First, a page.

Treasures of Cinema That No One Cares About – “Eulogy”

Like last weeks entry into Treasures of Cinema That No Cares About, no one knows about “Eulogy”. Nobody. I know about it, and my college roommates, the cast and crew, and probably that’s about it. I don’t think I’ve ever met anyone outside of that select group of people who have any idea of what this movie is. It’s a very different project than “Bunny and the Bull” and people probably don’t know about it for very different reasons. Where as “Bunny and the Bull” is a European movie with nary an actor that most people know about, “Eulogy” has a whole host of people who you’ve probably heard of and it was made in the good ol’ US of A.

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Let’s see – there’s Ray Romano (I’m told Everybody Loves him), Zooey Deschanel (I’m told everyone is starting to get annoyed by her), Hank Azaria (aka Helen Hunts ex and all around great performer), Kelly Preston (John Travolta‘s present), Rip Torn (up there on the Mount Rushmore of crazy with Gary Busey, Nick Nolte, and Mickey RourkeCharlie Sheen‘s about to work his way on the list) , Debra Winger (she was huge [not fat, famous] at one point, not so much anymore), Piper Laurie (you may not know her by name, but she was nominated for 3 Oscars and was also in next week’s movie), Famke Janssen (Gene Jean ‘freaking Gray Grey), and Jesse Bradford (who just so happened to grow up in the same town I did and was one of the little kids in “My Blue Heaven”, amongst other things). I realize that they aren’t blockbuster actors, but you’d have thought that maybe with a cast like that they could have grossed more than 70,000 in the box offices. That’s not 70 million, its 70 thousand. For a showing that bad you’d expect the movie to be terrible. As far as I can tell, it’s not. It may not be your cup of tea, but it’s definitely not terrible. I do think it suffers from not going one way or another. It maybe should have been sweeter/cheerier or darker/edgier. Although, I thought it had a nice blend of both, making movies that I particularly enjoy doesn’t tend to be a good marketing strategy.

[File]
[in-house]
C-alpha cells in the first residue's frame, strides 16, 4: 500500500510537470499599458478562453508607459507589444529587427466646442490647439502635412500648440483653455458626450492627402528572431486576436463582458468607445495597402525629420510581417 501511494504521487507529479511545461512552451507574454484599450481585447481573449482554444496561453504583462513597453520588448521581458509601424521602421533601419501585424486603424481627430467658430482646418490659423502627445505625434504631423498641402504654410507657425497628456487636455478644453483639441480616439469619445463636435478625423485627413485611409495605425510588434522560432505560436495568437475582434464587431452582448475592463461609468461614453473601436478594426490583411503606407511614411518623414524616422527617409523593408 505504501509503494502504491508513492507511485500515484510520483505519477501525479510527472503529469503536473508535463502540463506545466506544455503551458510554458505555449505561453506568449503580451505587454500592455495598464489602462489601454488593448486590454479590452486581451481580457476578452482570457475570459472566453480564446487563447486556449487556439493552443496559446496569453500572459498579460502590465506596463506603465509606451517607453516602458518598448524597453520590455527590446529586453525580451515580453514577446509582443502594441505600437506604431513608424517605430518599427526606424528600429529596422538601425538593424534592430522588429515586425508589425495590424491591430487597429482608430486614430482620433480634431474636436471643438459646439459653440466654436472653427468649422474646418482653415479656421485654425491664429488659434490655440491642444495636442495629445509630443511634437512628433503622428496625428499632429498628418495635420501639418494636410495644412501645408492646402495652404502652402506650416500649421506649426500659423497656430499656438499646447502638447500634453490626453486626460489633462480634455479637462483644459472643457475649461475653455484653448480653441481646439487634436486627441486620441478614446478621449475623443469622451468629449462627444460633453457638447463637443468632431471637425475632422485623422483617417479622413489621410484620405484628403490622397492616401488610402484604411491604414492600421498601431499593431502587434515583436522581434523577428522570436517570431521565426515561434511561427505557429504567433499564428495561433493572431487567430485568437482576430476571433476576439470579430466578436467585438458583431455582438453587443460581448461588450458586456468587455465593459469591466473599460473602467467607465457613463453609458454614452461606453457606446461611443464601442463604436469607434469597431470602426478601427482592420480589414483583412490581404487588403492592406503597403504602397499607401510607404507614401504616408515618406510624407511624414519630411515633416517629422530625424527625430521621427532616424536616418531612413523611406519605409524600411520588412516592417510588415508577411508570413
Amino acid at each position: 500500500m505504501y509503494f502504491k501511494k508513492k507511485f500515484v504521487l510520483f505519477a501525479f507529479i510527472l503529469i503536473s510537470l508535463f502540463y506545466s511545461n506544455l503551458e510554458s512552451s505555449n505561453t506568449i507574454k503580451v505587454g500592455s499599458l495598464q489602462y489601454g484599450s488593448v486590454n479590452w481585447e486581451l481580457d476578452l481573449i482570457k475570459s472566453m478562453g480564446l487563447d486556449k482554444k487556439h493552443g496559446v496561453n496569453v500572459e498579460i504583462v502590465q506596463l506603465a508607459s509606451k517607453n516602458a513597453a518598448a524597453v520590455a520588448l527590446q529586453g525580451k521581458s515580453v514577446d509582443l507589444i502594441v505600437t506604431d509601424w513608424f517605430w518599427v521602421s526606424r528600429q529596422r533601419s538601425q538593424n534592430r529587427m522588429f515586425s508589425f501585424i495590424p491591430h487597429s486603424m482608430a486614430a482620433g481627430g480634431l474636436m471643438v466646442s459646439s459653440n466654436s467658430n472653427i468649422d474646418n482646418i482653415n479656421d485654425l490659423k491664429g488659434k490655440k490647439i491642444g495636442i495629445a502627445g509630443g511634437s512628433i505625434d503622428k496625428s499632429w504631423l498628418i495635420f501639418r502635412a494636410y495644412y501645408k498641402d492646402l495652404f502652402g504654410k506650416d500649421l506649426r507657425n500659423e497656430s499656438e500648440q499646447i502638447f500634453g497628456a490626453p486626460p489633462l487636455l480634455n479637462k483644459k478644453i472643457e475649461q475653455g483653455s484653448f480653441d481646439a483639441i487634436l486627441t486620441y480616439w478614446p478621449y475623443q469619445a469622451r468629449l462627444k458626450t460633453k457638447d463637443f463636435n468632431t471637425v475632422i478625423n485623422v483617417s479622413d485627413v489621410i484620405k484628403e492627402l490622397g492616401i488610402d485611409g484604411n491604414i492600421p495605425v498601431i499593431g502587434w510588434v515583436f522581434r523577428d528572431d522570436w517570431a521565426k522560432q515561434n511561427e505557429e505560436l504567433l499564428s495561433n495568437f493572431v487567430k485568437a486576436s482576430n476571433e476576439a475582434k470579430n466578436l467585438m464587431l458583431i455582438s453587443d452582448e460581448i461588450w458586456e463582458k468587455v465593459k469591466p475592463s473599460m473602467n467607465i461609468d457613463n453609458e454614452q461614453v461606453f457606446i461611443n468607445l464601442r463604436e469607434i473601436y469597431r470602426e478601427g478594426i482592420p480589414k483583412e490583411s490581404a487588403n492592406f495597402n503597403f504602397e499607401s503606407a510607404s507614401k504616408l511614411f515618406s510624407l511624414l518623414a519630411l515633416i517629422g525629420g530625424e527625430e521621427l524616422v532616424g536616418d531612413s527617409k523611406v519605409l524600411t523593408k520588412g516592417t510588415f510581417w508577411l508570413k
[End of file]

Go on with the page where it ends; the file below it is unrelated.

(Like fools, I’m not aloud to embed this trailer.  Which is probably better.  Although it does have a lot of good stuff in it – it was put together like sh*t – http://www.youtube.com/watch?v=idAN2D2S7zk )

The story is about the death of family patriarch, Edmund Collins (Rip Torn), that causes the family to all come together for his funeral. Family dysfunction ensues. Danny (Azaria) is a former child star known for a signature line, who is now doing background porn work. Kate (Deschanel), Danny’s daughter, acts just like Zooey Deschanel acts in every movie. Skip (Romano with an All-Star mustache), is one of the least articulate lawyers you’ll see on-screen – much to our brief benefit.

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Skip brings along his two twin sons Fred and Ted (Curtis and Keith Garcia). Despite all the B+/A- star power, these two kids (who’ve never been in anything before or since) completely and totally steal the show. They’re mischievous, rude, honest, and destructive in ways that I haven’t really seen often enough out of movie characters. They keep the flick funny and interesting when it might have ceased otherwise. Lucy (Preston) shows up with her lesbian fiancee (Janssen) which the twins think is amazing in a way that only teenage boys can.